CORVALLIS, Ore. October 24, 2016. Research hydrologist Gordon Grant has been named a Fellow of the American Geophysical Union (AGU), becoming the first U.S. Forest Service researcher in the program’s 54-year-history to receive this prestigious scientific honor.
The AGU bestows no more than 0.1 % of its members with this recognition in any given year, reserving the competitive title for those who have made exceptional contributions to Earth and space sciences and who have gained prominence in their respective fields. Each Fellow is vetted by committees of disciplinary experts and peers.
Grant is based at the Pacific Northwest Research Station’s Forestry Sciences Laboratory in Corvallis, Oregon, and is a world-renowned expert on river processes. He was recognized for a research career spanning three decades that has furthered understanding of the geomorphic behavior of river systems and led to improved strategies for managing public lands within a watershed perspective. Grant, who received his Ph.D. in fluvial geomorphology from Johns Hopkins University, credits a 12-year career as a whitewater river guide for his fascination with rivers.
“Although AGU Fellows represent the many diverse sciences of AGU members and come from different career backgrounds, they’ve each played a leading role in promoting discovery and developing solutions for a sustainable future for Earth,” said Margaret Leinen, AGU President. “We’re pleased to recognize and honor the newest class of Fellows for their significant and lasting contributions to Earth and space sciences.”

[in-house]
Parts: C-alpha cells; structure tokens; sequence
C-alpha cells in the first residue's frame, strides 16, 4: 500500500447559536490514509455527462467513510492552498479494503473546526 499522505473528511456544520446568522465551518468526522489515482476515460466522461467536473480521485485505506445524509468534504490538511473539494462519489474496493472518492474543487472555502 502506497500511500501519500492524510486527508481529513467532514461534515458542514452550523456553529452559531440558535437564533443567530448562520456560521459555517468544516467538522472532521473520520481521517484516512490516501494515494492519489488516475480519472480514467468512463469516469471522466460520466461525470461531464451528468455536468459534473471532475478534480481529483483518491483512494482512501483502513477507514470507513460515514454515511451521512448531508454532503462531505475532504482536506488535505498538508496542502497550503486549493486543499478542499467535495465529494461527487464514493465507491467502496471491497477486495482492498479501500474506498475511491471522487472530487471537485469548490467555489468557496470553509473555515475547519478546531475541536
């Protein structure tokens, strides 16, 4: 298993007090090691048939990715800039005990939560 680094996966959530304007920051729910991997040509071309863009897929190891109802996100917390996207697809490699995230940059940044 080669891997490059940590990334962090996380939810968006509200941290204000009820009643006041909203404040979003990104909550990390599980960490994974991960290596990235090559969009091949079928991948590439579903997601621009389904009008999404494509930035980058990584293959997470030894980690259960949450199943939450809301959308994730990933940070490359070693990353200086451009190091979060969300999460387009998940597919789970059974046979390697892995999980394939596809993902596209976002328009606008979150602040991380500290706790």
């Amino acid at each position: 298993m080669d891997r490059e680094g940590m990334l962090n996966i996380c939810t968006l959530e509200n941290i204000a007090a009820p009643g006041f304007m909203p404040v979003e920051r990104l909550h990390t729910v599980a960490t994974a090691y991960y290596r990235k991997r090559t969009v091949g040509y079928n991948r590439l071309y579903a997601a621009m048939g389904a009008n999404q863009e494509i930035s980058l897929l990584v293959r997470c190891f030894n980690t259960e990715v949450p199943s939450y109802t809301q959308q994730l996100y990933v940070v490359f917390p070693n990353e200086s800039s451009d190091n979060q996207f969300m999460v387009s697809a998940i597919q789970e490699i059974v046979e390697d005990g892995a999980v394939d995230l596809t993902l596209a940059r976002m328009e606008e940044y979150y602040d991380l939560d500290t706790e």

Grant will be recognized along with the other 2016 Class of Fellows on Wednesday, December 14, at the AGU Fall Meeting in San Francisco, California. For more information on AGU’s Fellow program, visit http://honors.agu.org/fellows/.
The American Geophysical Union is an international non-profit scientific organization representing nearly 60,000 members in 139 countries. It is dedicated to advancing Earth and space sciences for the benefit of humanity through its scholarly publications, including 19 scientific journals; outreach programs; and conferences, which are among the largest gatherings of Earth and space scientists in the world.
The Pacific Northwest Research Station—headquartered in Portland, Ore.—generates and communicates scientific knowledge that helps people make informed choices about natural resources and the environment. The station has 11 laboratories and centers located in Alaska, Washington, and Oregon and about 300 employees. Learn more online at http://www.fs.fed.us/pnw.